EVCA survey: buy-outs secure survival, boost performance

84 per cent of companies polled say they would no longer exist or have grown less quickly had they not undertaken a venture-backed MBO or MBI.

According to research published today by the European Private Equity and Venture Capital Association (EVCA), venture-backed management buy-outs and buy-ins lead to better than average performance, competitiveness, increased employment and remuneration, greater employee involvement and significant overall added value.

The survey, conducted by the Centre for Management Buy-out Research (CMBOR) at Nottingham University and sponsored by PricewaterhouseCoopers, polled 300 European companies that undertook buy-outs between 1992 and 1997. The companies responded to detailed questions about the reasons for their buy-outs, changes adopted in running their businesses, performance post-MBO and the role of the venture capitalists financing the transactions.

The findings suggest that the contribution of the venture capitalist is crucial to the success of a buy-out, both in terms of making it happen and in terms of the contribution made in the post-buyout period. 84 per cent of respondent companies said that they would no longer exist or would have developed more slowly without the venture-backed buy-out.

“This survey confirms what we have believed all along”, says Jonathan Russell, chairman of EVCA’s Buy-out Committee, “that the venture capitalist provides a value added investment by contributing more than simply finance. The venture capitalist also provides strategic advice and acts as a sounding board for management ideas.”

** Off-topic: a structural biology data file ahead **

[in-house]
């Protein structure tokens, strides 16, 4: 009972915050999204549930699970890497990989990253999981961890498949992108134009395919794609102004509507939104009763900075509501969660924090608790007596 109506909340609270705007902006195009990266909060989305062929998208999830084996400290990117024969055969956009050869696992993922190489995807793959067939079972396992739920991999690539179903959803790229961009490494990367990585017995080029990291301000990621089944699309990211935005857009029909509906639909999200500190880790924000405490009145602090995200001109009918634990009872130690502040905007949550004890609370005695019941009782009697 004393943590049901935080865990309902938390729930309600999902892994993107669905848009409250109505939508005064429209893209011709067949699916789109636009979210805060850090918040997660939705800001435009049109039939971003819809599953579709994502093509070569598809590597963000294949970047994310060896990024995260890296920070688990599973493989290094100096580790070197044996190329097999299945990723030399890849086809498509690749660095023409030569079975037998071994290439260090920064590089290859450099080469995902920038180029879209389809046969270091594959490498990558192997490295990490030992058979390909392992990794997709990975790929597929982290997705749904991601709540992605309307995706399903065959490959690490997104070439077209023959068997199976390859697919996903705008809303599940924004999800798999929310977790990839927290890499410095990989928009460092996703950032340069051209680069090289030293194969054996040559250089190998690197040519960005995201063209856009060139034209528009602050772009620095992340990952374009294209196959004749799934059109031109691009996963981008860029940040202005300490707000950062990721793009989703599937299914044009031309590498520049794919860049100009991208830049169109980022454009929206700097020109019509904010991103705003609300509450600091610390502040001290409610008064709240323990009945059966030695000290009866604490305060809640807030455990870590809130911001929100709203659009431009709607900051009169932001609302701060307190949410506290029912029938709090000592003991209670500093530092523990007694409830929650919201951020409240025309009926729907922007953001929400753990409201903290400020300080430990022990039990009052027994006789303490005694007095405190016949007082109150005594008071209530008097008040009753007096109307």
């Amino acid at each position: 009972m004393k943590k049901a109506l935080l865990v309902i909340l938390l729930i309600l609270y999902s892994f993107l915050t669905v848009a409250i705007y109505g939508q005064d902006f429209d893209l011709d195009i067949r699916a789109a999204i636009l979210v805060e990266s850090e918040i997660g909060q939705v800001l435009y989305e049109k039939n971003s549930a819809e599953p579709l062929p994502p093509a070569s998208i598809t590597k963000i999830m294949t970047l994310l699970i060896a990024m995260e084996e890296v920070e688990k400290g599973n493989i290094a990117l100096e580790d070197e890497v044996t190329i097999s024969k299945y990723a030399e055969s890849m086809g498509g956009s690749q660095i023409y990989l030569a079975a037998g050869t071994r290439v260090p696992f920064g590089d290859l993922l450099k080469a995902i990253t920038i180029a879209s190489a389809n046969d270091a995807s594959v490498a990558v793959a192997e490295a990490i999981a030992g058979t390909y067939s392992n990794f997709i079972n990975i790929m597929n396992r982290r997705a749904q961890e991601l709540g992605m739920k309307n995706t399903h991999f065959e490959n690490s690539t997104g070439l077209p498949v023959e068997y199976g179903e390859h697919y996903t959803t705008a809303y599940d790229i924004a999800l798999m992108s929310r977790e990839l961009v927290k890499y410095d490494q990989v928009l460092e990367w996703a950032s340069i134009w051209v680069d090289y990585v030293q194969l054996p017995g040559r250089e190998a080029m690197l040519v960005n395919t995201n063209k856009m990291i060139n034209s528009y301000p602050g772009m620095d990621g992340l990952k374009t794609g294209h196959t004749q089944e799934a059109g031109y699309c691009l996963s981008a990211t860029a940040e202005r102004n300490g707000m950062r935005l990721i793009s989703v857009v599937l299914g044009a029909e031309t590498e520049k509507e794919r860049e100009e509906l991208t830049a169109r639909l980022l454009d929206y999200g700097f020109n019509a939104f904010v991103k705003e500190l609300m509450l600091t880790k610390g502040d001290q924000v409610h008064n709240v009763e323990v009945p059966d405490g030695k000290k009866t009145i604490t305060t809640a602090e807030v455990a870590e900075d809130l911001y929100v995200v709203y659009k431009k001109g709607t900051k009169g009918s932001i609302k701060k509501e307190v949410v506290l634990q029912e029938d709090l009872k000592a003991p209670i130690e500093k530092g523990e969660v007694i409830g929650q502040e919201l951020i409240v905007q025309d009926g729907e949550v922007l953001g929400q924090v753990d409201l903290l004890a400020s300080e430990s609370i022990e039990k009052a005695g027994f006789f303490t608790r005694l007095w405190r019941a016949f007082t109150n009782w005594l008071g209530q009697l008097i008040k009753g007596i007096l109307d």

Some of the survey's key findings are:

  • Two thirds of respondents reported that they had out-performed their competitors over the 7-year period of the study.
  • 60 per cent had expanded their workforce since buy-out, with the average increase being 47 per cent.
  • Buy-out investment is used to increase long term developments such as R&D, marketing, training, and capital expenditure.
  • Buy-outs result in changed attitudes towards employees, with managers recognising the importance of involving all employees, and performance related pay extending on average from 16 per cent in the year before buyout to nearly 37 per cent. The number of employees with share option schemes in responding companies rose fivefold to just over 10 per cent.
  • Post buy-out performance showed significant increases in turnover, proving that existing, competent management can translate their expertise into improved performance, given the freedom to do so. Turnover growth went from less than 10 per cent in the year prior to the buy-out to more than 15 per cent in the 2-3 years following the buy-out. The average annual growth rate across the whole sample increased by 84 per cent from the year before buy-out to the third year after buy-out.
  • Venture capitalists are considered to make a high contribution to the businesses they invest in not only in monitoring financial performance, but also in non-financial areas. Acting as a sounding board for management ideas, monitoring operating performance and the provision of strategic advice for example are all key areas where VC involvement is deemed by the buy-out company to have been crucial to the buy-out’s success.
  • Since 1990, the acquisition of companies by teams of managers has become a significant feature of the European private equity market. Investment in buy-outs grew by over 150 per cent between 1992-1997. By 1999, buy-outs represented 53per cent of the year’s total European private equity investment of E25.1bn.